Supreme Administrative Court rules on genuine use


On July 25 2014 the Supreme Administrative Court of Bulgaria issued its decision in an interesting case involving the issue of whether services rendered by the employee of a cleaning company that fell outside the scope of her main duties amounted to genuine use of her employer’s trademark.

The dispute concerned the genuine use of the cleaning company’s trademark VASILKA, registered for office functions services in Class 35 of the Nice Classification. The company brought an appeal before the Supreme Administrative Court seeking to overturn a decision of the Sofia City Administrative Court in which the latter had found that the trademark had not been sufficiently used by its owner and that, therefore, its registration was subject to revocation (as had also been decided by the Bulgarian Patent Office).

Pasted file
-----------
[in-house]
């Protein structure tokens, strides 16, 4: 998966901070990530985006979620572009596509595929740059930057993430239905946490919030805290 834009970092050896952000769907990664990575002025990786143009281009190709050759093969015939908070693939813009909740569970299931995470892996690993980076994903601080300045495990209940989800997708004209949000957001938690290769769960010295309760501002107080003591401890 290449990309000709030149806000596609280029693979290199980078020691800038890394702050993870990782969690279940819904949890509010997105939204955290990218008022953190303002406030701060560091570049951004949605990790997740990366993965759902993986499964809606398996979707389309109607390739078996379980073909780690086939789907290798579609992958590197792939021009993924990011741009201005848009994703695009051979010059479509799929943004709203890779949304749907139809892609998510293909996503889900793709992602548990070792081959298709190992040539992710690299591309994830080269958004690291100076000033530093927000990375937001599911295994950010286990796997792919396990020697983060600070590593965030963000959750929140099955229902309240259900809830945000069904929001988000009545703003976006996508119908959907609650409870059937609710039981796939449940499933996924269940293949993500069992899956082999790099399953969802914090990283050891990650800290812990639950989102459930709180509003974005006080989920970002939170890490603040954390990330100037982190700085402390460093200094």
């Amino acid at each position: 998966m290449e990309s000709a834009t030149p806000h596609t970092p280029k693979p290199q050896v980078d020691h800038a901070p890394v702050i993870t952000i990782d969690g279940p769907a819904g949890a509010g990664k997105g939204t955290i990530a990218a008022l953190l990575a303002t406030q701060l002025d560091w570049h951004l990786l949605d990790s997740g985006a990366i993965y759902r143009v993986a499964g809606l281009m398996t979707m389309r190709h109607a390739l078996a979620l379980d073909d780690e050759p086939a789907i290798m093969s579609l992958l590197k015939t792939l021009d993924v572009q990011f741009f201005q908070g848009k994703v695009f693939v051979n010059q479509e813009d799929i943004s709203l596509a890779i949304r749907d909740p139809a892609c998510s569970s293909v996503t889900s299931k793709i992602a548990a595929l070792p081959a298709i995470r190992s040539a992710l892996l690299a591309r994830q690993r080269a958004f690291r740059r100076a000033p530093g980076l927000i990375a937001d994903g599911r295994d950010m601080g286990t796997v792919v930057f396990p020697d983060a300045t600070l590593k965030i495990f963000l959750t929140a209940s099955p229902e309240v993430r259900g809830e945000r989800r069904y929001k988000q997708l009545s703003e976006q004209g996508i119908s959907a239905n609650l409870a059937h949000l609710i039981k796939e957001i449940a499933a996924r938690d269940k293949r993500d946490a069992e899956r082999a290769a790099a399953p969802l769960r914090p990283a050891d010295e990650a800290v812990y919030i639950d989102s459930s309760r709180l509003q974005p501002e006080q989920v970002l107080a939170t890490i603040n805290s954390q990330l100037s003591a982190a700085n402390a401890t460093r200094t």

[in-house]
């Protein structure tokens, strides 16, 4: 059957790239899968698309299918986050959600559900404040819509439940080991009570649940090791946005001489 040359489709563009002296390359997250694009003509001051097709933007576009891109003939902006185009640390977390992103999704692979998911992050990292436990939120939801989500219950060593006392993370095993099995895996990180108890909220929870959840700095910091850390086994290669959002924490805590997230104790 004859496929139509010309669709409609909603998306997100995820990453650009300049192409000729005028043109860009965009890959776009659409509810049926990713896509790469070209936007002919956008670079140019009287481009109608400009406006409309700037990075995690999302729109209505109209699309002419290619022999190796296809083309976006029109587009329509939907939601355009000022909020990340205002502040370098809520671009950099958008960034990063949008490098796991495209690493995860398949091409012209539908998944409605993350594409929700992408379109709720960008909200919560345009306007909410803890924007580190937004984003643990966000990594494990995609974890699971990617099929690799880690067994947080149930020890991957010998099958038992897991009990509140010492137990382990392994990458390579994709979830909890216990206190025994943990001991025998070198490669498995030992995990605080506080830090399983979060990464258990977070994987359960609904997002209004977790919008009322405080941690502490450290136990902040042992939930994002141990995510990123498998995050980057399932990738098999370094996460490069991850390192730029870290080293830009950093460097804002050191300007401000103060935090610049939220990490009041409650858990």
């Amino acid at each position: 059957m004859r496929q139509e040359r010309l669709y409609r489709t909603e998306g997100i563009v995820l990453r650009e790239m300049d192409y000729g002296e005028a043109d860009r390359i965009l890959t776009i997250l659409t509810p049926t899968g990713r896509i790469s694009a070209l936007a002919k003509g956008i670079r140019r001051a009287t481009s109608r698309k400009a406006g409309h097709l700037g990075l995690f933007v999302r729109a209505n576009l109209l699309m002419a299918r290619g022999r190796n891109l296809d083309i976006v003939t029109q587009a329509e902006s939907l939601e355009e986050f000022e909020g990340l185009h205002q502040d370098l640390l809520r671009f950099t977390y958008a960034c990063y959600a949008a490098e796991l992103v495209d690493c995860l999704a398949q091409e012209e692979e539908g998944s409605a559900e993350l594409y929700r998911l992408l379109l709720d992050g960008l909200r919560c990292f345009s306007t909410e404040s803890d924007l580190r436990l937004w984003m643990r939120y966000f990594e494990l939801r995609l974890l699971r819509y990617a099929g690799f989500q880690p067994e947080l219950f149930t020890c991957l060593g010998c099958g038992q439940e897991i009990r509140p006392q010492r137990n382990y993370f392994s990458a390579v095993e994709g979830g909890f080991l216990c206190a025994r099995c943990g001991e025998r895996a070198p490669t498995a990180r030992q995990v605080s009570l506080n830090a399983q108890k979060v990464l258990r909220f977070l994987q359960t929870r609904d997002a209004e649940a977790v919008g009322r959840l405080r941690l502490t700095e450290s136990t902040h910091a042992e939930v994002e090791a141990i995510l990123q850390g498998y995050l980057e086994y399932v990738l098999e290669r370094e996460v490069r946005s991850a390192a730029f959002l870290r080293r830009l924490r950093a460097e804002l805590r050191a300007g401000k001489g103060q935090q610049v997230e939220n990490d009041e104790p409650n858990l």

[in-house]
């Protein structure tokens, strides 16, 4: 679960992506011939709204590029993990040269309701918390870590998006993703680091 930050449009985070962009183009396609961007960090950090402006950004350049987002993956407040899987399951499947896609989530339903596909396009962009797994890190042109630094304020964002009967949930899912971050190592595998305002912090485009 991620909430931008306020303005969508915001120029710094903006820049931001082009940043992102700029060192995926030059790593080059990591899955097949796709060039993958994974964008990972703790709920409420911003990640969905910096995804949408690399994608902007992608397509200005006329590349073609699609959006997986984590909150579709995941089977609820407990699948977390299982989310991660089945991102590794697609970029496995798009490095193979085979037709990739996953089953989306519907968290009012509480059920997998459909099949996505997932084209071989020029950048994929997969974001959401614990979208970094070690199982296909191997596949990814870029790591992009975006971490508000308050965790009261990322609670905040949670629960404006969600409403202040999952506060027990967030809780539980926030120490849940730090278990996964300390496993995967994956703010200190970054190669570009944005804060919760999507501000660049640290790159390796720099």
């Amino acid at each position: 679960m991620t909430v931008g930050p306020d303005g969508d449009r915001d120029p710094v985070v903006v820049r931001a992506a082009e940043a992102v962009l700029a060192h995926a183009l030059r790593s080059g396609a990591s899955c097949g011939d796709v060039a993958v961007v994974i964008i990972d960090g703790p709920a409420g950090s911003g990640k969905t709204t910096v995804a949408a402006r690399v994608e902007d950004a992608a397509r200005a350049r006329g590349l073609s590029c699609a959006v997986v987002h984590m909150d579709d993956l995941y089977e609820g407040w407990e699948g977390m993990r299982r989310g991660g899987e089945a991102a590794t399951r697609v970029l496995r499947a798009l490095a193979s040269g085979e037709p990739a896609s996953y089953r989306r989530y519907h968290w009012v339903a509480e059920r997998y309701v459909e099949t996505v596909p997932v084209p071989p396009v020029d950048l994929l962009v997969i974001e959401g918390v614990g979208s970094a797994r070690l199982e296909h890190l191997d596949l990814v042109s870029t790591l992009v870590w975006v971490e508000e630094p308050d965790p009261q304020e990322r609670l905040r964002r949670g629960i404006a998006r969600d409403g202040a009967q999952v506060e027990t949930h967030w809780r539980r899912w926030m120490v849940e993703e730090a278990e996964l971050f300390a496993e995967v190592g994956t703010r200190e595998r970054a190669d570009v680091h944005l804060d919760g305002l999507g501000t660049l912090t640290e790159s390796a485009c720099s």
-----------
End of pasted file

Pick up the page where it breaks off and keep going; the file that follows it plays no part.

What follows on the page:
In the course of the proceedings, the cleaning company claimed that the disputed services in Class 35 had been provided to a cosmetics company pursuant to a contract for office maintenance. According to an annex to the contract and a witness statement, it was established that, apart from cleaning the offices, the individual employed by the cleaning company also acted as a receptionist, thus performing office functions.

Nevertheless, the Supreme Administrative Court found that the primary service agreed on by the parties was daily office maintenance. The rest of the services were only of a supplementary character and had been provided occasionally. Therefore, the provision of these services did not amount to genuine use of the VASILKA mark for office functions.

Consequently, the Supreme Administrative Court dismissed the appeal and upheld the decision of the lower court.

Dimitar Batakliev, PETOŠEVIĆ, Sofia

Unlock unlimited access to all WTR content